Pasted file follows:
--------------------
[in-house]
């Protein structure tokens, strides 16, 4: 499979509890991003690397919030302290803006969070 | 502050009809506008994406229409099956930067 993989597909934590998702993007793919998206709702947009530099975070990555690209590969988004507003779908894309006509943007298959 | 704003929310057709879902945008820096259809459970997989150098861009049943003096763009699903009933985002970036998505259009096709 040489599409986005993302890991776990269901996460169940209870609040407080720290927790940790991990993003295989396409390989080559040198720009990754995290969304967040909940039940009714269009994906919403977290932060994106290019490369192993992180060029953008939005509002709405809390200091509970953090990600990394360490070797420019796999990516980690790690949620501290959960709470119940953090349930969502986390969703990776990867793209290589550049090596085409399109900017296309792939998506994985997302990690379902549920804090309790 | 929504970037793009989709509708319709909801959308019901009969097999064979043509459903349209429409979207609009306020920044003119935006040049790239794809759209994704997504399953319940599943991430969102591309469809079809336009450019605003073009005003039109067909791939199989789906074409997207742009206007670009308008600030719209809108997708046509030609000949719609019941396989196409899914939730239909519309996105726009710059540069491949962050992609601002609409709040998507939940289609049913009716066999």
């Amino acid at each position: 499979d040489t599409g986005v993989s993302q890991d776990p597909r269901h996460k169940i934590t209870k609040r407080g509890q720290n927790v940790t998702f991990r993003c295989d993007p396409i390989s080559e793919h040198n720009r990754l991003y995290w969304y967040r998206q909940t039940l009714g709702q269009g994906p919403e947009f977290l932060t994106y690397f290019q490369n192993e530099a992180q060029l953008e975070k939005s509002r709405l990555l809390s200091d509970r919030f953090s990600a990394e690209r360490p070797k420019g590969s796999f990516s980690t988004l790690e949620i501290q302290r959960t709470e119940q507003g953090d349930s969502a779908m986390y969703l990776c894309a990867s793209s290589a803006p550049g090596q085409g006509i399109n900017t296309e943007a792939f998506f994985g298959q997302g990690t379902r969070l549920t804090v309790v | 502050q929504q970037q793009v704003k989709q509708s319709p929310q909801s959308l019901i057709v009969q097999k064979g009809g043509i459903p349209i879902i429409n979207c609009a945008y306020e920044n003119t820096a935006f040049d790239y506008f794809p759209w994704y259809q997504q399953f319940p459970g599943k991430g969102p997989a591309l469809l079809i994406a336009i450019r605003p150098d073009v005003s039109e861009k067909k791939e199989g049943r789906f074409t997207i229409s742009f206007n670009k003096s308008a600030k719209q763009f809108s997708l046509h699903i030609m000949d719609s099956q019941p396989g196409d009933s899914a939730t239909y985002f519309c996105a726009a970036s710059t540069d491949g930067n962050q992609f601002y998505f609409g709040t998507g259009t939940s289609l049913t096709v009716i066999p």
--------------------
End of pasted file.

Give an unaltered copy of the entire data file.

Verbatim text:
[in-house]
């Protein structure tokens, strides 16, 4: 499979509890991003690397919030302290803006969070 | 502050009809506008994406229409099956930067 993989597909934590998702993007793919998206709702947009530099975070990555690209590969988004507003779908894309006509943007298959 | 704003929310057709879902945008820096259809459970997989150098861009049943003096763009699903009933985002970036998505259009096709 040489599409986005993302890991776990269901996460169940209870609040407080720290927790940790991990993003295989396409390989080559040198720009990754995290969304967040909940039940009714269009994906919403977290932060994106290019490369192993992180060029953008939005509002709405809390200091509970953090990600990394360490070797420019796999990516980690790690949620501290959960709470119940953090349930969502986390969703990776990867793209290589550049090596085409399109900017296309792939998506994985997302990690379902549920804090309790 | 929504970037793009989709509708319709909801959308019901009969097999064979043509459903349209429409979207609009306020920044003119935006040049790239794809759209994704997504399953319940599943991430969102591309469809079809336009450019605003073009005003039109067909791939199989789906074409997207742009206007670009308008600030719209809108997708046509030609000949719609019941396989196409899914939730239909519309996105726009710059540069491949962050992609601002609409709040998507939940289609049913009716066999």
């Amino acid at each position: 499979d040489t599409g986005v993989s993302q890991d776990p597909r269901h996460k169940i934590t209870k609040r407080g509890q720290n927790v940790t998702f991990r993003c295989d993007p396409i390989s080559e793919h040198n720009r990754l991003y995290w969304y967040r998206q909940t039940l009714g709702q269009g994906p919403e947009f977290l932060t994106y690397f290019q490369n192993e530099a992180q060029l953008e975070k939005s509002r709405l990555l809390s200091d509970r919030f953090s990600a990394e690209r360490p070797k420019g590969s796999f990516s980690t988004l790690e949620i501290q302290r959960t709470e119940q507003g953090d349930s969502a779908m986390y969703l990776c894309a990867s793209s290589a803006p550049g090596q085409g006509i399109n900017t296309e943007a792939f998506f994985g298959q997302g990690t379902r969070l549920t804090v309790v | 502050q929504q970037q793009v704003k989709q509708s319709p929310q909801s959308l019901i057709v009969q097999k064979g009809g043509i459903p349209i879902i429409n979207c609009a945008y306020e920044n003119t820096a935006f040049d790239y506008f794809p759209w994704y259809q997504q399953f319940p459970g599943k991430g969102p997989a591309l469809l079809i994406a336009i450019r605003p150098d073009v005003s039109e861009k067909k791939e199989g049943r789906f074409t997207i229409s742009f206007n670009k003096s308008a600030k719209q763009f809108s997708l046509h699903i030609m000949d719609s099956q019941p396989g196409d009933s899914a939730t239909y985002f519309c996105a726009a970036s710059t540069d491949g930067n962050q992609f601002y998505f609409g709040t998507g259009t939940s289609l049913t096709v009716i066999p």